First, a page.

Research Article | Open Access
R. Kavitha and N. Damodharan
Department of Pharmaceutics, SRM College of Pharmacy, SRM Institute of Science and Technology, Kattankulathur – 603 203, Kanchipuram District, Tamil Nadu, India.
J Pure Appl Microbiol. 2021;15(3):1517-1526 | Article Number: 7016
https://doi.org/10.22207/JPAM.15.3.46 | © The Author(s). 2021
Received: 06/05/2021 | Accepted: 03/08/2021 | Published: 17/08/2021
Abstract

The current investigation was conducted to maximise the production of the natural anticancer drug from the microbe isolated from the marine soil sample of the Coromandel Coast of the Bay of Bengal region of India. Yellow to red colour pigmented microbes separated by crowd plate method. Bacteria are producing strong colour product subjected to future study. The isolated strains were detected based on biochemical, morphological, and genetic characteristics. Pigment formation was found to be influenced strongly by conditions of the environment. The water-insoluble pigment extracted by acidified methanol and showed maximum absorbance at 535nm. A statistical screening procedure was adopted to select the optimum condition to produce the pigment. The carbon, nitrogen, medium pH, growth condition temperature and revolution of agitation were screened using the response surface methodology statistical model. The near optimum conditions for the production medium were affected by the concentration of peanut, L-proline, percentage inoculum pH and incubation time. When these conditions were employed yield increased as two-fold as the concentration of prodigiosin 789 mg/l.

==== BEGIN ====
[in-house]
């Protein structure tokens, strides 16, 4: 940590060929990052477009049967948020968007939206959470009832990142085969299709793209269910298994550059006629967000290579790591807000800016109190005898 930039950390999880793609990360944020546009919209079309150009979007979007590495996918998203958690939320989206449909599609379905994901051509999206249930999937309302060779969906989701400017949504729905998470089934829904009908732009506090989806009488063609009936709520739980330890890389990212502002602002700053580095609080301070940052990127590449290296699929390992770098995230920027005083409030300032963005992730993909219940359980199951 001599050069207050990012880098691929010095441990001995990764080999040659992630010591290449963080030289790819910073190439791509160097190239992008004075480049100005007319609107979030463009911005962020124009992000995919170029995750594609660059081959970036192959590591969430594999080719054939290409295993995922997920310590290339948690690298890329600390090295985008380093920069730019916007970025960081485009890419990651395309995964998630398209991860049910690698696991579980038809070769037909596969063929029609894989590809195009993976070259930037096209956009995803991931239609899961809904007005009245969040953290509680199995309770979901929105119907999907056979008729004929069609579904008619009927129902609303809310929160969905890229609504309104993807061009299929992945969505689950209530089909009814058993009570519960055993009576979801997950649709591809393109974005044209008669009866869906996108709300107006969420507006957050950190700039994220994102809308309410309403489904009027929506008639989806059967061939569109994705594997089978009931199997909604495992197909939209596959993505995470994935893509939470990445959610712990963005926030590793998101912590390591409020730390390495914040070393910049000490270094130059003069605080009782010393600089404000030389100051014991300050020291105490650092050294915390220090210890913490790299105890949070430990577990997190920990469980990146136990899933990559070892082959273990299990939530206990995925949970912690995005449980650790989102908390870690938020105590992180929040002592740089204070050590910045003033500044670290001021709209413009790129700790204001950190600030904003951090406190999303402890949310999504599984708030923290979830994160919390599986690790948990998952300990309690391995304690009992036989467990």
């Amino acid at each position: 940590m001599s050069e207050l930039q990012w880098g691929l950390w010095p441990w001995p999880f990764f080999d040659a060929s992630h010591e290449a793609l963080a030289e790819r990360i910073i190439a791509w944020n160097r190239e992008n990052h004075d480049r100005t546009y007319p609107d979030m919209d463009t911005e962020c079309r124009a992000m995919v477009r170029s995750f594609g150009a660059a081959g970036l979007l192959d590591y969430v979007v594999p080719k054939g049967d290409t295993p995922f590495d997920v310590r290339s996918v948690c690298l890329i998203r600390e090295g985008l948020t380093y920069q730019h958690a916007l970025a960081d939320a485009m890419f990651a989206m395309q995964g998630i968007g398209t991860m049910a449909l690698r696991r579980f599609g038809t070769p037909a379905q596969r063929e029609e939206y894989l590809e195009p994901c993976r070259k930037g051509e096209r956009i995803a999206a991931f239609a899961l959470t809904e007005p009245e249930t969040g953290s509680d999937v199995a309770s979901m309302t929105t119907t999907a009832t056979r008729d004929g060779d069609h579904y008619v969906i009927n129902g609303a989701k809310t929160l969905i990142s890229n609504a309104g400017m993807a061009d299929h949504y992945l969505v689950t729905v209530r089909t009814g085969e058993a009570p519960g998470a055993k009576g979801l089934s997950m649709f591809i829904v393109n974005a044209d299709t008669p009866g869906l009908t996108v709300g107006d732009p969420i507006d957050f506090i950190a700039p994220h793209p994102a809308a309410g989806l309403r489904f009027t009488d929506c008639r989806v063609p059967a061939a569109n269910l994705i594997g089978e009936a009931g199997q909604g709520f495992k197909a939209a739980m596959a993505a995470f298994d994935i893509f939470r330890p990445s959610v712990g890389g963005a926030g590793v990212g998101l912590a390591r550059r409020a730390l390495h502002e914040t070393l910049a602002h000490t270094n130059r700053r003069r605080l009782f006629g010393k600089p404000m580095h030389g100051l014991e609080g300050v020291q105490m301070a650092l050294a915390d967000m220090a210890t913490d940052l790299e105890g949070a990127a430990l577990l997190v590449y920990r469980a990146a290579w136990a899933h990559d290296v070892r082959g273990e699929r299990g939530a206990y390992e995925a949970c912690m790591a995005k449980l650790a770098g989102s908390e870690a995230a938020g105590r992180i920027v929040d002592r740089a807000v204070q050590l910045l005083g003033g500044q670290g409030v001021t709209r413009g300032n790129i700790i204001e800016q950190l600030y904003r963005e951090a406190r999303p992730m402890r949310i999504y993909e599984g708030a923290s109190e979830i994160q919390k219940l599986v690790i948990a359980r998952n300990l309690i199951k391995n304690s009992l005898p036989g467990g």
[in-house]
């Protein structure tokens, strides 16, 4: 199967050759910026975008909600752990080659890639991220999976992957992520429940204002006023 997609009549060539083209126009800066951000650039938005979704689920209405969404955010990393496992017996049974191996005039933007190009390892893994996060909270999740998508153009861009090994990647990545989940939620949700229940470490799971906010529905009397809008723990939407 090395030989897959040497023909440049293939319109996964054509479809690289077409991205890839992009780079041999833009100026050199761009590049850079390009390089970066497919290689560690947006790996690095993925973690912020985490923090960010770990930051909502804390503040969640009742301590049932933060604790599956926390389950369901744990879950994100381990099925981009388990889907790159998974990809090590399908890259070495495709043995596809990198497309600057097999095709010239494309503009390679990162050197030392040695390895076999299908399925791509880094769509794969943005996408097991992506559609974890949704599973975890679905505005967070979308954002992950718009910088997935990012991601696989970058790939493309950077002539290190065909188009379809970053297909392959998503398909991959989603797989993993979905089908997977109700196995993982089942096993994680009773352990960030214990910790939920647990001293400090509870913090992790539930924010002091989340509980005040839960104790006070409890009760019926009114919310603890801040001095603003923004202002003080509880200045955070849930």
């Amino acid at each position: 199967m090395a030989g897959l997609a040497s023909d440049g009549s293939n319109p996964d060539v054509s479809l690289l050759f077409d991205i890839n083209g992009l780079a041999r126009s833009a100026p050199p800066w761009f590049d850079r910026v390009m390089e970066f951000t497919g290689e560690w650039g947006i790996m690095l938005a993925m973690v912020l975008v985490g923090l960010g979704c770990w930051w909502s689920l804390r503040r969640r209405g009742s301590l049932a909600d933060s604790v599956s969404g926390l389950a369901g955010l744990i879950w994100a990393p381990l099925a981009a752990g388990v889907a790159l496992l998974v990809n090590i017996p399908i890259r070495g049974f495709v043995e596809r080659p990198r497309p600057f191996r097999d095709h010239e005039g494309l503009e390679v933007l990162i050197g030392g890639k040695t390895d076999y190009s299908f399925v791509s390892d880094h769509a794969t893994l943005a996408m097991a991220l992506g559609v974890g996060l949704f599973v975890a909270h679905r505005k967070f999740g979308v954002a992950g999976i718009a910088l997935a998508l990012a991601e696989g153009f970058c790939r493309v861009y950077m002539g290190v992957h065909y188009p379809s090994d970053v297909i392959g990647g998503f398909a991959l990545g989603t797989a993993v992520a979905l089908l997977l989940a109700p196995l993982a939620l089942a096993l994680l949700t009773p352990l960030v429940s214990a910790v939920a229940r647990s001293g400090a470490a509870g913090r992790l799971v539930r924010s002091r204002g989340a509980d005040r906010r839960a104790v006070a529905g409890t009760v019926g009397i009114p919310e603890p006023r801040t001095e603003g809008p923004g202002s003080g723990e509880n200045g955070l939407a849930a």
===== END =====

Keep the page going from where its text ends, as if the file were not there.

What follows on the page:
Keywords

Prodigiosin, Marine soil, Optimization, Microbial pigment

Introduction

Insertion of biotechnology into the environment of marine which has opened new horizons for locating novel organisms by means of their trapping potential resources. However, demonstrations of independent methods that marine sediments contain a honest range of varied microorganisms1. The ocean’s rich biodiversity continues to attract more natural materials from the sea, which serve as a foundation for new medicinal agents. At present, there have been are some success stories of marine proved drugs at specific levels of segment I-III scientific clinical trial2.

New chemicals are produced by marine organisms to cope with extreme changes in salinity, pressure and temperature, then prevailing in their environment and the substances produced that are special in structural, diverse and functional characteristics. In order to remove drugs from the ocean started the efforts maintained in the late 1960s. The inquiry started in the 1970s, however. Almost 2500 new metabolites from the collection of marine organisms were identified during the period from 1977 to 1987. And studies have shown that the marine ecosystem can be a great source of new chemicals. To date, it is likely that 10,000 compounds remoted from marine species with several new compounds are nevertheless discovered once a year. Around 300 patents were granted on bioactive marine natural products merchandise among 1969 and 19993.